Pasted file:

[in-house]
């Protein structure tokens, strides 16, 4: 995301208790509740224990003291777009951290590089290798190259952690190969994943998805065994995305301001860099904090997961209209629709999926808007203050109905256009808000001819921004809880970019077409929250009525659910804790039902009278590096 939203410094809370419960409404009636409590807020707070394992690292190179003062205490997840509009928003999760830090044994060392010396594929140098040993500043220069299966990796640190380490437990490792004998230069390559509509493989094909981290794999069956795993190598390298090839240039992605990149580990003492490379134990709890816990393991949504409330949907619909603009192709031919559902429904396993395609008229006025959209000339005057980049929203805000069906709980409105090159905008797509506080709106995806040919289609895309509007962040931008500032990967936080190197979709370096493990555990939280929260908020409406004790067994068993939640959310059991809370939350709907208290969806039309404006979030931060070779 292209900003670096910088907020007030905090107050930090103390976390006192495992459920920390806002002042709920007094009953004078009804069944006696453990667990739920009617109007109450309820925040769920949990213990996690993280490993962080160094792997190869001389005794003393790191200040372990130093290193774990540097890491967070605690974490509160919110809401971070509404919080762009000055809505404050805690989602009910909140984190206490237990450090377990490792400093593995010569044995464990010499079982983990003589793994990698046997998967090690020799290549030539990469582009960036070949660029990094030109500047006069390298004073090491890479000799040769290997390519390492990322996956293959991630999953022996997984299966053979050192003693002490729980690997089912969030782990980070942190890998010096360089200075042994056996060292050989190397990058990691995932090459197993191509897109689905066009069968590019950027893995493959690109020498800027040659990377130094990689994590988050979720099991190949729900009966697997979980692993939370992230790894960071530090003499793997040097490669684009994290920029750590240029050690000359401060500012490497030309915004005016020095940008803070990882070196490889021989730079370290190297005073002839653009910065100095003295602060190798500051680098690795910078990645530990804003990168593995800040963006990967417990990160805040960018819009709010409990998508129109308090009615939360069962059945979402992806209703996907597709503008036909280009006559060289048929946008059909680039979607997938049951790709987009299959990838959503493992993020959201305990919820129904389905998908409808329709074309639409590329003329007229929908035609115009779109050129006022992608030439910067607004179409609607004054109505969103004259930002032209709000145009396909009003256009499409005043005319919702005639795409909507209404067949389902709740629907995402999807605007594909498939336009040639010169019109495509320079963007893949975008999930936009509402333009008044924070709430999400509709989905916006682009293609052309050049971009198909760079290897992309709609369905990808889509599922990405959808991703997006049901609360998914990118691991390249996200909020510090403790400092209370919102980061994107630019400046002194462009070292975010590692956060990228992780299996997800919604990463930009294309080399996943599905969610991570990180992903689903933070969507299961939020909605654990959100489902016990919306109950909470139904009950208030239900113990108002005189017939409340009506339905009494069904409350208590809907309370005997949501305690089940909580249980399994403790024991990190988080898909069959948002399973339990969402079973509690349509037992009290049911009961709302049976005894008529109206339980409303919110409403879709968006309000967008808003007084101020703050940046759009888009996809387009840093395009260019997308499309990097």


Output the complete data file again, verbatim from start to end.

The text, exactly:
[in-house]
């Protein structure tokens, strides 16, 4: 995301208790509740224990003291777009951290590089290798190259952690190969994943998805065994995305301001860099904090997961209209629709999926808007203050109905256009808000001819921004809880970019077409929250009525659910804790039902009278590096 939203410094809370419960409404009636409590807020707070394992690292190179003062205490997840509009928003999760830090044994060392010396594929140098040993500043220069299966990796640190380490437990490792004998230069390559509509493989094909981290794999069956795993190598390298090839240039992605990149580990003492490379134990709890816990393991949504409330949907619909603009192709031919559902429904396993395609008229006025959209000339005057980049929203805000069906709980409105090159905008797509506080709106995806040919289609895309509007962040931008500032990967936080190197979709370096493990555990939280929260908020409406004790067994068993939640959310059991809370939350709907208290969806039309404006979030931060070779 292209900003670096910088907020007030905090107050930090103390976390006192495992459920920390806002002042709920007094009953004078009804069944006696453990667990739920009617109007109450309820925040769920949990213990996690993280490993962080160094792997190869001389005794003393790191200040372990130093290193774990540097890491967070605690974490509160919110809401971070509404919080762009000055809505404050805690989602009910909140984190206490237990450090377990490792400093593995010569044995464990010499079982983990003589793994990698046997998967090690020799290549030539990469582009960036070949660029990094030109500047006069390298004073090491890479000799040769290997390519390492990322996956293959991630999953022996997984299966053979050192003693002490729980690997089912969030782990980070942190890998010096360089200075042994056996060292050989190397990058990691995932090459197993191509897109689905066009069968590019950027893995493959690109020498800027040659990377130094990689994590988050979720099991190949729900009966697997979980692993939370992230790894960071530090003499793997040097490669684009994290920029750590240029050690000359401060500012490497030309915004005016020095940008803070990882070196490889021989730079370290190297005073002839653009910065100095003295602060190798500051680098690795910078990645530990804003990168593995800040963006990967417990990160805040960018819009709010409990998508129109308090009615939360069962059945979402992806209703996907597709503008036909280009006559060289048929946008059909680039979607997938049951790709987009299959990838959503493992993020959201305990919820129904389905998908409808329709074309639409590329003329007229929908035609115009779109050129006022992608030439910067607004179409609607004054109505969103004259930002032209709000145009396909009003256009499409005043005319919702005639795409909507209404067949389902709740629907995402999807605007594909498939336009040639010169019109495509320079963007893949975008999930936009509402333009008044924070709430999400509709989905916006682009293609052309050049971009198909760079290897992309709609369905990808889509599922990405959808991703997006049901609360998914990118691991390249996200909020510090403790400092209370919102980061994107630019400046002194462009070292975010590692956060990228992780299996997800919604990463930009294309080399996943599905969610991570990180992903689903933070969507299961939020909605654990959100489902016990919306109950909470139904009950208030239900113990108002005189017939409340009506339905009494069904409350208590809907309370005997949501305690089940909580249980399994403790024991990190988080898909069959948002399973339990969402079973509690349509037992009290049911009961709302049976005894008529109206339980409303919110409403879709968006309000967008808003007084101020703050940046759009888009996809387009840093395009260019997308499309990097």